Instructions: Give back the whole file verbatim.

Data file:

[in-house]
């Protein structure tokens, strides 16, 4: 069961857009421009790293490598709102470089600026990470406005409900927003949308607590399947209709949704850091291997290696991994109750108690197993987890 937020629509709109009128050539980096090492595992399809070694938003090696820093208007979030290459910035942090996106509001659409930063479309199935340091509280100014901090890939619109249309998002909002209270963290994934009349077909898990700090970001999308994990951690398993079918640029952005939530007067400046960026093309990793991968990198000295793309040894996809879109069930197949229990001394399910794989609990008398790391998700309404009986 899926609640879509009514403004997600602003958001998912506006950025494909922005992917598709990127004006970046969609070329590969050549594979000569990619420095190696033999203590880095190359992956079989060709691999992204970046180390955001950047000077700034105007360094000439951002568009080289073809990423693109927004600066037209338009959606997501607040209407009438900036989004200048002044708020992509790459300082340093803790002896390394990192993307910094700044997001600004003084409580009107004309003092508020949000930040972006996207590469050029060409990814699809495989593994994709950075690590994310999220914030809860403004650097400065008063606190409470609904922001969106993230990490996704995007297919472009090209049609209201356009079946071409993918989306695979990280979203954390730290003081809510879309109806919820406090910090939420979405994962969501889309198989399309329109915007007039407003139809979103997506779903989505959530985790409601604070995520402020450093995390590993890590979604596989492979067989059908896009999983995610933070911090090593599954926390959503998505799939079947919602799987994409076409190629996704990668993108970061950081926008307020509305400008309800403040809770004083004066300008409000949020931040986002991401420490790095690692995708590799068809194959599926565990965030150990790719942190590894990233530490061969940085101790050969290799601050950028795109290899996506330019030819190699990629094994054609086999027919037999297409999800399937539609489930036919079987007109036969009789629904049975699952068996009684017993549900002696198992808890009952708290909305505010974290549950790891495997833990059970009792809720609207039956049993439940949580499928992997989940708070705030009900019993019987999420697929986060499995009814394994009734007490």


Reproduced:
[in-house]
């Protein structure tokens, strides 16, 4: 069961857009421009790293490598709102470089600026990470406005409900927003949308607590399947209709949704850091291997290696991994109750108690197993987890 937020629509709109009128050539980096090492595992399809070694938003090696820093208007979030290459910035942090996106509001659409930063479309199935340091509280100014901090890939619109249309998002909002209270963290994934009349077909898990700090970001999308994990951690398993079918640029952005939530007067400046960026093309990793991968990198000295793309040894996809879109069930197949229990001394399910794989609990008398790391998700309404009986 899926609640879509009514403004997600602003958001998912506006950025494909922005992917598709990127004006970046969609070329590969050549594979000569990619420095190696033999203590880095190359992956079989060709691999992204970046180390955001950047000077700034105007360094000439951002568009080289073809990423693109927004600066037209338009959606997501607040209407009438900036989004200048002044708020992509790459300082340093803790002896390394990192993307910094700044997001600004003084409580009107004309003092508020949000930040972006996207590469050029060409990814699809495989593994994709950075690590994310999220914030809860403004650097400065008063606190409470609904922001969106993230990490996704995007297919472009090209049609209201356009079946071409993918989306695979990280979203954390730290003081809510879309109806919820406090910090939420979405994962969501889309198989399309329109915007007039407003139809979103997506779903989505959530985790409601604070995520402020450093995390590993890590979604596989492979067989059908896009999983995610933070911090090593599954926390959503998505799939079947919602799987994409076409190629996704990668993108970061950081926008307020509305400008309800403040809770004083004066300008409000949020931040986002991401420490790095690692995708590799068809194959599926565990965030150990790719942190590894990233530490061969940085101790050969290799601050950028795109290899996506330019030819190699990629094994054609086999027919037999297409999800399937539609489930036919079987007109036969009789629904049975699952068996009684017993549900002696198992808890009952708290909305505010974290549950790891495997833990059970009792809720609207039956049993439940949580499928992997989940708070705030009900019993019987999420697929986060499995009814394994009734007490």